With 12 in Texas on federal death row, Justice Department resumes executions

©Austin American-Statesman

U.S. Attorney General William Barr testifies before the Senate Appropriations Committee in the Dirksen Senate Office Building on May 1, 2019, in Washington, D.C. - Ken Cedeno/Sipa USA/TNS

AUSTIN, Texas — The U.S. Supreme Court earlier this week declined to hear a challenge to the Trump administration’s revised federal death penalty practice, and the four men who appealed their executions are scheduled to be put to death this summer.

The U.S. Justice Department has said additional executions will be set at a later date. The last federal execution, in any state, took place in 2003.

None of the four cases is from Texas, but even if the Supreme Court had temporarily blocked the men’s executions, such a decision would not have had an effect on those on federal death row in the Lone Star State, experts say. Any delay would only be temporary while the justices considered the case.

Texas, though, has more prisoners on federal death row than any other state.

“The federal death penalty is geographically arbitrary,” said Robert Dunham, executive director of the Death Penalty Information Center. “It’s not based on where in the country the worst of the worst crimes occur. It’s based on where federal prosecutors and federal judges are part of a culture that promotes capital punishment.

Federal death row is disproportionately people from Texas, Missouri and Virginia, Dunham said. “All of which have a history of disproportionate state use of capital punishment,” he added.

Twelve men in Texas are on federal death row: seven are Black, four are white and one is Latino. In some cases, the crimes took place more than 20 years ago.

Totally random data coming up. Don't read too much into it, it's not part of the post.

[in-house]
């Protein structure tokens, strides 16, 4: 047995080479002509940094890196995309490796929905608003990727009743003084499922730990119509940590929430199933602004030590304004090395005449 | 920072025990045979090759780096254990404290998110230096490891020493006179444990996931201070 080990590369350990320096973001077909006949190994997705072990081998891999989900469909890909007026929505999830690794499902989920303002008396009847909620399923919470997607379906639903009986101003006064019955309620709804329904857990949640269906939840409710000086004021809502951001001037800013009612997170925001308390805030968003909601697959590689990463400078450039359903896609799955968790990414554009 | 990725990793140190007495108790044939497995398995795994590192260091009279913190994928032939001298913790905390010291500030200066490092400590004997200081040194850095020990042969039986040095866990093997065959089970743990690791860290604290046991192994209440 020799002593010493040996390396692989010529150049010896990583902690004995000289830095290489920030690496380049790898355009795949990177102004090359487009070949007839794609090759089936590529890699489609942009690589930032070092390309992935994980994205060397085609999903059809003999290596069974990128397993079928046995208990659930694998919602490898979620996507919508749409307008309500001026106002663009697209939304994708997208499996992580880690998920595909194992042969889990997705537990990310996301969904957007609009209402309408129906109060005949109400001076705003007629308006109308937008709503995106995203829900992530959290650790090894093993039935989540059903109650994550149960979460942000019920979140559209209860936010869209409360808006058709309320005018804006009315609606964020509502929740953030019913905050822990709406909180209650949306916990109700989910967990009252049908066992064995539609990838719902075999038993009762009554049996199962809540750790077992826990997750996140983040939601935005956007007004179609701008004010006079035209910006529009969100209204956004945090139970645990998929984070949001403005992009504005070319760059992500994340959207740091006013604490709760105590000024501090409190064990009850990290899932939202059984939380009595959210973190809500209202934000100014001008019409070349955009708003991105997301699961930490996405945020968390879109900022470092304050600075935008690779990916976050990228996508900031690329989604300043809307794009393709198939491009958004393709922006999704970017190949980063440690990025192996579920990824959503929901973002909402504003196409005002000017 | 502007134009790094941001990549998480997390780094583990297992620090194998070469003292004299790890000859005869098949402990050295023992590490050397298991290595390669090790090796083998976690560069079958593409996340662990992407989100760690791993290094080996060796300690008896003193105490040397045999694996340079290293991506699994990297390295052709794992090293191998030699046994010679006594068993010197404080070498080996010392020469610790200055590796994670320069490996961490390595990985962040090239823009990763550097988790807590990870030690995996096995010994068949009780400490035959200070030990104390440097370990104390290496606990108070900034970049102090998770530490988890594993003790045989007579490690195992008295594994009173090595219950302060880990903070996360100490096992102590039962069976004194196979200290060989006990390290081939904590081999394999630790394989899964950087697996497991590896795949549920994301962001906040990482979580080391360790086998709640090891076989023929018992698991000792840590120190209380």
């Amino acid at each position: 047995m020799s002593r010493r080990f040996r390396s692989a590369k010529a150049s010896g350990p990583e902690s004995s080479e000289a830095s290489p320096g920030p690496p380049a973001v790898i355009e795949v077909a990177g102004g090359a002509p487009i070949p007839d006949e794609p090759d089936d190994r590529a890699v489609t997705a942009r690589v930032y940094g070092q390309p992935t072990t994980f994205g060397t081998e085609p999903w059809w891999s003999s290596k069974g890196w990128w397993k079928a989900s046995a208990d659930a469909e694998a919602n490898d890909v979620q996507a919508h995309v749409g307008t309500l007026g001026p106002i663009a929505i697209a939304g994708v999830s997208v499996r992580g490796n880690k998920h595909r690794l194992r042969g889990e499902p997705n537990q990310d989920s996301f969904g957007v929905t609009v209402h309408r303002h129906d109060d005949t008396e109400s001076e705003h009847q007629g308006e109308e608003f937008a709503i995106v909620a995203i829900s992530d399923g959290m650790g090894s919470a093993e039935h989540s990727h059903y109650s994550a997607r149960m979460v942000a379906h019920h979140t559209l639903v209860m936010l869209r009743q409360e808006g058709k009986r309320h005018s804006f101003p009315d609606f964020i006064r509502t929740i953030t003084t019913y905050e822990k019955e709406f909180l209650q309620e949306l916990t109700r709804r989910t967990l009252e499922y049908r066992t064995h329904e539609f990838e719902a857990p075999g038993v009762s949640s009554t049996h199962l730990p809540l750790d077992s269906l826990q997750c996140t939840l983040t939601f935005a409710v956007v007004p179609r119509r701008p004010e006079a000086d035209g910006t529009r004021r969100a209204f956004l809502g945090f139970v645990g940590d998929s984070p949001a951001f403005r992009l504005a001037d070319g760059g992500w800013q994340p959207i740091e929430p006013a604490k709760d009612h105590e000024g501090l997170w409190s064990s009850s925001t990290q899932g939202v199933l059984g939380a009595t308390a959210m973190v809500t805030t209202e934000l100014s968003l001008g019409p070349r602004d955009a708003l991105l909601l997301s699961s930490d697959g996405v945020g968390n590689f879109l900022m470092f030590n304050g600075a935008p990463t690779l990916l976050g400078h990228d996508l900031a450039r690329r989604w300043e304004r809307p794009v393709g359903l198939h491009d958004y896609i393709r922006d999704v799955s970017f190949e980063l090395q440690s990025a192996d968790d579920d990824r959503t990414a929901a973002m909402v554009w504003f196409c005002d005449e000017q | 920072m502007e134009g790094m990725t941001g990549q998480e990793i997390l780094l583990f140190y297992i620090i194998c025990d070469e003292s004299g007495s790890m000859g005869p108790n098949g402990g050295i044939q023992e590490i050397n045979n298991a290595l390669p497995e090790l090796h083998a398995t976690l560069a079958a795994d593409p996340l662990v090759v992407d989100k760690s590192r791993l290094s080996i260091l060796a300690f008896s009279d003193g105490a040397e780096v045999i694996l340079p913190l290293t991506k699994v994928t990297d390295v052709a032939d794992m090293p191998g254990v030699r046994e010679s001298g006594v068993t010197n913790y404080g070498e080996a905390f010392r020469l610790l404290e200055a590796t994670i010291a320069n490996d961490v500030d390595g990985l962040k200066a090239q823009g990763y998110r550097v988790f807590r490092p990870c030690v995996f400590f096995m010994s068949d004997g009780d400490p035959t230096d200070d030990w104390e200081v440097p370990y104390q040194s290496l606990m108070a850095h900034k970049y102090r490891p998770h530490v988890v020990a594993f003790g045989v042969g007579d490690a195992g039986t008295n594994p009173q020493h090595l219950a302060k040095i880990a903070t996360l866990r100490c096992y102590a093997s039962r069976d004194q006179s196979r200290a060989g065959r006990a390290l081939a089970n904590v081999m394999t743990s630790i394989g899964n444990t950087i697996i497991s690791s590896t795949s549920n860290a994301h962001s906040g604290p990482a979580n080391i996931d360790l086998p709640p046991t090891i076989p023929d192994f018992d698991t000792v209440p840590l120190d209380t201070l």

Last Monday, Supreme Court justices rejected an appeal from four inmates who were convicted of killing children. Justices Ruth Bader Ginsburg and Sonia Sotomayor noted that they would have blocked the executions from going forward.

U.S. Attorney General William Barr on June 15 had directed the federal Bureau of Prisons to schedule the executions, ending an informal moratorium on federal capital punishment.

Experts say the federal government may have set execution dates for these specific prisoners because their crimes involved children. Other prisoners have been on federal death row longer.

“The administration is banking on the fact that people will be horrified by these crimes and not care that the administration is … carrying out three executions in the span of five days after not having executed anyone for 17 years,” Dunham said. “That’s dangerous, because the more political and more emotional decisions are about capital punishment, the less reliable the judicial process is.”

Three of the inmates are scheduled to be executed in July, and the fourth man is set to be executed in August.

“The American people, acting through Congress and presidents of both political parties, have long instructed that defendants convicted of the most heinous crimes should be subject to a sentence of death,” Barr said in a statement last month. “The four murderers whose executions are scheduled today have received full and fair proceedings under our Constitution and laws. We owe it to the victims of these horrific crimes, and to the families left behind, to carry forward the sentence imposed by our justice system.”

Part of the reason federal executions have not been carried out since 2003 is because of a widespread shortage during the Obama administration of drugs used in lethal injections, the so-called three-drug cocktail.

Barr announced last year that federal capital punishment would resume with the use of a single drug, pentobarbital sodium.

The issue before the Supreme Court was whether the Trump administration’s drug protocol violates the Federal Death Penalty Act, which says that the state where a capital crime was committed should determine the method of execution.

Presumptive Democratic presidential nominee Joe Biden has said that, if elected, he would eliminate the death penalty at the federal level — and experts concur that the prospect of more federal executions after this summer will likely depend on who wins the White House in November.

———

©2020 Austin American-Statesman, Texas